Web of War
A screenshot of the SCARE software featured in Nature. IED attacks are in red, while predicted cache locations are in yellow.
The static asset protection problem (SAP) in a road network is that of allocating resources to protect vertices, given any possible behavior by an adversary determined to attack those assets. The dynamic asset protection (DAP) problem is a version of SAP where the asset is following a fixed and widely known route (e.g., a parade route) and needs to be protected. We formalize what it means for a given allocation of resources to be "optimal" for protecting a desired set of assets, and show that randomly allocating resources to a single edge cut in the road network solves this problem. Unlike SAP, we show that DAP is not only an NP-complete problem, but that approximating DAP is also NP-hard. We provide the GreedyDAP heuristic algorithm to solve DAP and show experimentally that it works well in practice, using road network data for real cities.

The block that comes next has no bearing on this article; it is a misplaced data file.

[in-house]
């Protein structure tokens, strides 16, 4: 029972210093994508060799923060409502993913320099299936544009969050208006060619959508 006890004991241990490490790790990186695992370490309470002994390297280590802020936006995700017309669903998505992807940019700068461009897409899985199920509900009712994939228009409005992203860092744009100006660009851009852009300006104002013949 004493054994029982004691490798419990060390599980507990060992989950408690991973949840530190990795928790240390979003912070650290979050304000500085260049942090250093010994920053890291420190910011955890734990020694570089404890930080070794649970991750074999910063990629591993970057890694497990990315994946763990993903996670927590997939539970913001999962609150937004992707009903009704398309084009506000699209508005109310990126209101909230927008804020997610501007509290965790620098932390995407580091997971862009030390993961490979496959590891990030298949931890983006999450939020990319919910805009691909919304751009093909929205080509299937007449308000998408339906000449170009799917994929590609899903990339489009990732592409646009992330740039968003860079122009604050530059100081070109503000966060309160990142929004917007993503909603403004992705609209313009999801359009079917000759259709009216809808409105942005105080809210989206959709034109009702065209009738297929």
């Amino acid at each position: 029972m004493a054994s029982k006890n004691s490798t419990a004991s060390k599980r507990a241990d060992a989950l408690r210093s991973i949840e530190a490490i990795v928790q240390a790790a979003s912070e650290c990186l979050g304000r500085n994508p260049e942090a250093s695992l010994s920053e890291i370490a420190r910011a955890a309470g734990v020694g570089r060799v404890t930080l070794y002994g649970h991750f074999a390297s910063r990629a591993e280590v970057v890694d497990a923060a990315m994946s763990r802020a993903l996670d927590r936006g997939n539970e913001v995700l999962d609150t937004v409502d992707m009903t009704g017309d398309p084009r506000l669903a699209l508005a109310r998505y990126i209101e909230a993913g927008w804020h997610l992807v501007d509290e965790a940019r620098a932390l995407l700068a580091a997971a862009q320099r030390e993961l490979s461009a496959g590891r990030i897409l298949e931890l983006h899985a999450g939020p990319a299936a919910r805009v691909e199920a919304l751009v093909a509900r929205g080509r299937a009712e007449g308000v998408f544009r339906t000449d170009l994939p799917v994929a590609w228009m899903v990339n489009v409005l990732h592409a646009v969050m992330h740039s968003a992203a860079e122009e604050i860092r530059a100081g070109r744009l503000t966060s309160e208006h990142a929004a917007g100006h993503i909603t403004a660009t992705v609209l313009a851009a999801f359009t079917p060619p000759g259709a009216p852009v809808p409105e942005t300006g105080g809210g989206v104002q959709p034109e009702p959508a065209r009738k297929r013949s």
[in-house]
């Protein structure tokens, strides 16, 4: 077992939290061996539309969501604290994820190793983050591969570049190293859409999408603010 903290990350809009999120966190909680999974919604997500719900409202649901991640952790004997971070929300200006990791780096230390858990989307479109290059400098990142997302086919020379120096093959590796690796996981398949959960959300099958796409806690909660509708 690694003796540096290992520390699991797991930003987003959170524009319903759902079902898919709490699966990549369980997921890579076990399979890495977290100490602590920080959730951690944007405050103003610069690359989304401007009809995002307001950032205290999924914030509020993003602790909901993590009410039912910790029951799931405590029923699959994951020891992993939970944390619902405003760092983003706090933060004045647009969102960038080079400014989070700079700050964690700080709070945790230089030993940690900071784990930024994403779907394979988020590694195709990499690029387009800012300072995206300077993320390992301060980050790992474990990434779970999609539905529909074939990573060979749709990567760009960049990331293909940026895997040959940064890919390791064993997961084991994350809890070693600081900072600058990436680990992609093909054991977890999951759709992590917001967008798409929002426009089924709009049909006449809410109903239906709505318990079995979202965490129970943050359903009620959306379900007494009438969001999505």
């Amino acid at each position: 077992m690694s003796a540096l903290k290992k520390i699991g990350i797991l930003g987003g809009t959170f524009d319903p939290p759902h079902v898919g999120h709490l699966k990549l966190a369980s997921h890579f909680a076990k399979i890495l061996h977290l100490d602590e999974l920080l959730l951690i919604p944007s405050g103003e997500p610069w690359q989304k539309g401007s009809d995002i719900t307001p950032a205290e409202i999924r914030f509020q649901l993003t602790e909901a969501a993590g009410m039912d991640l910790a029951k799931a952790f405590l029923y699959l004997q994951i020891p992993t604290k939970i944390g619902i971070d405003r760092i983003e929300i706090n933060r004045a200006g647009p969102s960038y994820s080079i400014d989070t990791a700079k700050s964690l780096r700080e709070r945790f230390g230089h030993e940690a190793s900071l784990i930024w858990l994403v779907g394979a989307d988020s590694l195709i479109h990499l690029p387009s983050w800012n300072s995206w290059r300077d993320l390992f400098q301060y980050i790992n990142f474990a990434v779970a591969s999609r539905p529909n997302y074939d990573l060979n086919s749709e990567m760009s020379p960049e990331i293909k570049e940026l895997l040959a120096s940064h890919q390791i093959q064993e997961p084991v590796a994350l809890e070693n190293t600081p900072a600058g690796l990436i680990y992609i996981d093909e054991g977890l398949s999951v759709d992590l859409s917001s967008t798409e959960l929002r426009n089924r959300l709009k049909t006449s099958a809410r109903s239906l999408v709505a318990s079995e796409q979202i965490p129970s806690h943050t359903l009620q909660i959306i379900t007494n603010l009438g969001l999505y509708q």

Military planners have long used war games to plan for future conflicts. Beginning in the 1950s, defense analysts began to develop computer-based models to predict the outcomes of military battles that incorporated elements of game theory. Such models were often restricted to two opposing forces, and often had a strict win-lose resolution. Today, defense analysts face situations that are more complex, not only in that conflicts may involve several opposing groups within a region, but also in that military actions are only part of an array of options available in trying to foster stable, peaceful conditions. For example, in the current conflict in Afghanistan, analysts must try to estimate how particular actions by their forces—building schools, burning drug crops, or performing massive security sweeps—will affect interactions between the many diverse ethnic groups in the region. We discuss one approach to addressing this prediction problem in which possible outcomes are explored through computer-based virtual-world environments.